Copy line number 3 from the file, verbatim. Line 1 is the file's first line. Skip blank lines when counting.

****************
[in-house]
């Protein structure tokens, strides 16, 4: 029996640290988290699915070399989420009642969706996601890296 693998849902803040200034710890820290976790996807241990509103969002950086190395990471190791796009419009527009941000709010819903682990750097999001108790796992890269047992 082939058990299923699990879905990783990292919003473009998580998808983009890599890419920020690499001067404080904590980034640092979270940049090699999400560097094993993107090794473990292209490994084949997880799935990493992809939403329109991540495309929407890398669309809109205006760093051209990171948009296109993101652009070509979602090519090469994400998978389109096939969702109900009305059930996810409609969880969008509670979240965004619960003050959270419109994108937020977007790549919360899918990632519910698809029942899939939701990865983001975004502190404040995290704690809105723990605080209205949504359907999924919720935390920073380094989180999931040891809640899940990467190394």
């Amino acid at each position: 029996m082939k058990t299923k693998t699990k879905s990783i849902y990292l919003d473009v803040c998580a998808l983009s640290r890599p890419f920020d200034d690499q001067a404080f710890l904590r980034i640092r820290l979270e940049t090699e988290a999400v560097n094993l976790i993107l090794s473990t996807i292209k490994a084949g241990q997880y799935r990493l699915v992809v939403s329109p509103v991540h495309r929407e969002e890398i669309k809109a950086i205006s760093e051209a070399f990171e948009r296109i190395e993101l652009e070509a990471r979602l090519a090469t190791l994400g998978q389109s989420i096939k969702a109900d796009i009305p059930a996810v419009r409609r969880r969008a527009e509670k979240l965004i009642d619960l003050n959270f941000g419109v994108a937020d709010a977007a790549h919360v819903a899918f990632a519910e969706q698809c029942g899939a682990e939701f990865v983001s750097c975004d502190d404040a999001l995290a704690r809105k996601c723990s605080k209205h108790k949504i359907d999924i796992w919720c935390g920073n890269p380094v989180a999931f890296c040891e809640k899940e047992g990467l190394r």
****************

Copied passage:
């Amino acid at each position: 029996m082939k058990t299923k693998t699990k879905s990783i849902y990292l919003d473009v803040c998580a998808l983009s640290r890599p890419f920020d200034d690499q001067a404080f710890l904590r980034i640092r820290l979270e940049t090699e988290a999400v560097n094993l976790i993107l090794s473990t996807i292209k490994a084949g241990q997880y799935r990493l699915v992809v939403s329109p509103v991540h495309r929407e969002e890398i669309k809109a950086i205006s760093e051209a070399f990171e948009r296109i190395e993101l652009e070509a990471r979602l090519a090469t190791l994400g998978q389109s989420i096939k969702a109900d796009i009305p059930a996810v419009r409609r969880r969008a527009e509670k979240l965004i009642d619960l003050n959270f941000g419109v994108a937020d709010a977007a790549h919360v819903a899918f990632a519910e969706q698809c029942g899939a682990e939701f990865v983001s750097c975004d502190d404040a999001l995290a704690r809105k996601c723990s605080k209205h108790k949504i359907d999924i796992w919720c935390g920073n890269p380094v989180a999931f890296c040891e809640k899940e047992g990467l190394r």